#MySustainabilityStory: Alex Camacho

Find out how members of the isla team 'live' sustainability away from their 9 to 5.

Here at isla we think it’s important to practice what we preach, so in this series we take a deeper dive into what sustainability really looks like on the ground for members of the isla team. This week we hear from our Community & Stakeholder Engagement Manager, Alex Camacho.


Sustainability loves

Food: The reduced section in any supermarket. Save the planet, taste the value.

Drink: Zero Waste cocktails (in copious amounts). Research the topic and see if you can serve some at your next event 🙂


  • One of the spiciest vintage shirt collections you’ll ever see (the grey t-shirts on training calls are a red herring). 
  • 100% recycled Patagonia bum-bag (the key-clip has saved my ass more times than I can mention)

Product/Service: Triodos Bank finance companies that focus on people, the environment or culture.

Location: Glastonbury (can’t get away from the impact of 200k people in a field, but in terms of the ‘spirit’ of sustainability)

Quote: “Even a wounded world is feeding us. Even a wounded world holds us, giving us moments of wonder and joy. I choose joy over despair. Not because I have my head in the sand, but because joy is what the earth gives me daily and I must return the gift.” Robin Wall Kimmerer

How do you ‘do’ sustainability in your own life?

I have some strong opinions on this topic that not everyone might agree with. I definitely believe that, as individuals, every little helps; reducing our red meat consumption, reducing our use of single-use items, reducing our car and plane travel etc. However, if you really want to make an impact, I’d say rather than focusing on oat milk and taking a jar to the zero-waste shop, you’d make a much bigger impact in applying any knowledge, skills and passion that you have towards making a difference in your local community. Educate yourself about the environmental and/or social issues in your local area, find out which organisations are already working on them and how you might best be able to help. If a group doesn’t exist, do you know any like-minded people who would like to start one? Are there any other local groups in your region that you could share challenges and solutions with? Then scale up that impact! The whole purpose of the isla network is that we’ll make a bigger impact as a collective than as individuals.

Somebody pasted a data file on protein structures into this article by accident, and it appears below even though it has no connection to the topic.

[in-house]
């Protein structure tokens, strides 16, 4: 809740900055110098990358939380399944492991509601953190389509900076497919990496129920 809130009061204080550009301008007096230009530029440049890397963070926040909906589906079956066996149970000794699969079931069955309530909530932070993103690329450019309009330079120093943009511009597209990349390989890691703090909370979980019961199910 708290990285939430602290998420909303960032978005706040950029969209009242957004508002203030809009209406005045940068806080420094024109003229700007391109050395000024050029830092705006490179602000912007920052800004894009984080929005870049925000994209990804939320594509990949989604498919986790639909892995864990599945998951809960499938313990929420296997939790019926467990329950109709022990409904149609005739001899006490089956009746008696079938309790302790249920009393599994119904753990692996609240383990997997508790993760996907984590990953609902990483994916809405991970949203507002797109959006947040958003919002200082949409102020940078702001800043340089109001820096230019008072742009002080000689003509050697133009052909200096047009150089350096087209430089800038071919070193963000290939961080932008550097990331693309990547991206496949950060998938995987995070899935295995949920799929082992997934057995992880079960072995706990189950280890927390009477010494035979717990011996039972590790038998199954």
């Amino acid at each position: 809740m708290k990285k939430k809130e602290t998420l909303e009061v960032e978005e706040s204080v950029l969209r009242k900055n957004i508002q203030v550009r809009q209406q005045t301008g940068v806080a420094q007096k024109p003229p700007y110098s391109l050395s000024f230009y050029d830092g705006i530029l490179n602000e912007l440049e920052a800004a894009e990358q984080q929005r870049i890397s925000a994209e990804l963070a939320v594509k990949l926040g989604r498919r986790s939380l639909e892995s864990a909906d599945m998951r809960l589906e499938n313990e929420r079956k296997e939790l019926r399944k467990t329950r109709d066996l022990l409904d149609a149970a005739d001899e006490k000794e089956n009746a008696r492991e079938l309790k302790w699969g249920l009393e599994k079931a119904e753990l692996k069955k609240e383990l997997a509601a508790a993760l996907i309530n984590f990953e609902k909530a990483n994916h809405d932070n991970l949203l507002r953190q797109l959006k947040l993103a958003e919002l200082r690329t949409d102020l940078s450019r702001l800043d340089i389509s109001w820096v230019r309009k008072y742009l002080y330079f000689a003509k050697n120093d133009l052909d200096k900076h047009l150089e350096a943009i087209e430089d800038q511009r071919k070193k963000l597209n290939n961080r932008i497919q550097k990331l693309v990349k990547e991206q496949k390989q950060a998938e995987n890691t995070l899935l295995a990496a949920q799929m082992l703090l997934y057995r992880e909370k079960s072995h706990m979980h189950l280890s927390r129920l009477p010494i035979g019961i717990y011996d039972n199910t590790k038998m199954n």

We all face myriad personal challenges and we’re all constantly pulled in a million different directions, but there’s infinitely more that all of us (including myself) could do. The first step on that journey is finding out a bit more about what those things actually are.

How do you connect to the natural environment?

I’m a city person at heart, but I love going to the beach, or hiking in the woods or hills. I hope to make more time for such activities!

What one event that you attended really impressed you in terms of sustainability credentials and why?

Boom, Idanha-a-Nova, Portugal. While I’m not big on PsyTrance or spiritualism (more of an Italo disco / sci-fi connoisseur myself), this festival is a truly special place. Alongside my duties with isla, I also work from time to time a Sustainability Assessor for an organisation called A Greener Festival. Last summer I had the pleasure of visiting this unique setting in order to evaluate their environmental and social practices. 

Boom’s mission is:

…to protect and regenerate our precious Earth

It’s not only about cleaning up after ourselves: it’s about leaving Nature in a better state than when we found her. Like every other human action, Boom, too, is accountable for its impact on the natural and social environment.

Ecological consciousness is a top priority before, during and after the event. Our aim is to use the opportunity of a large-scale event, all the while supporting nature’s regeneration in the months before and after the festival to raise awareness amongst Boomers.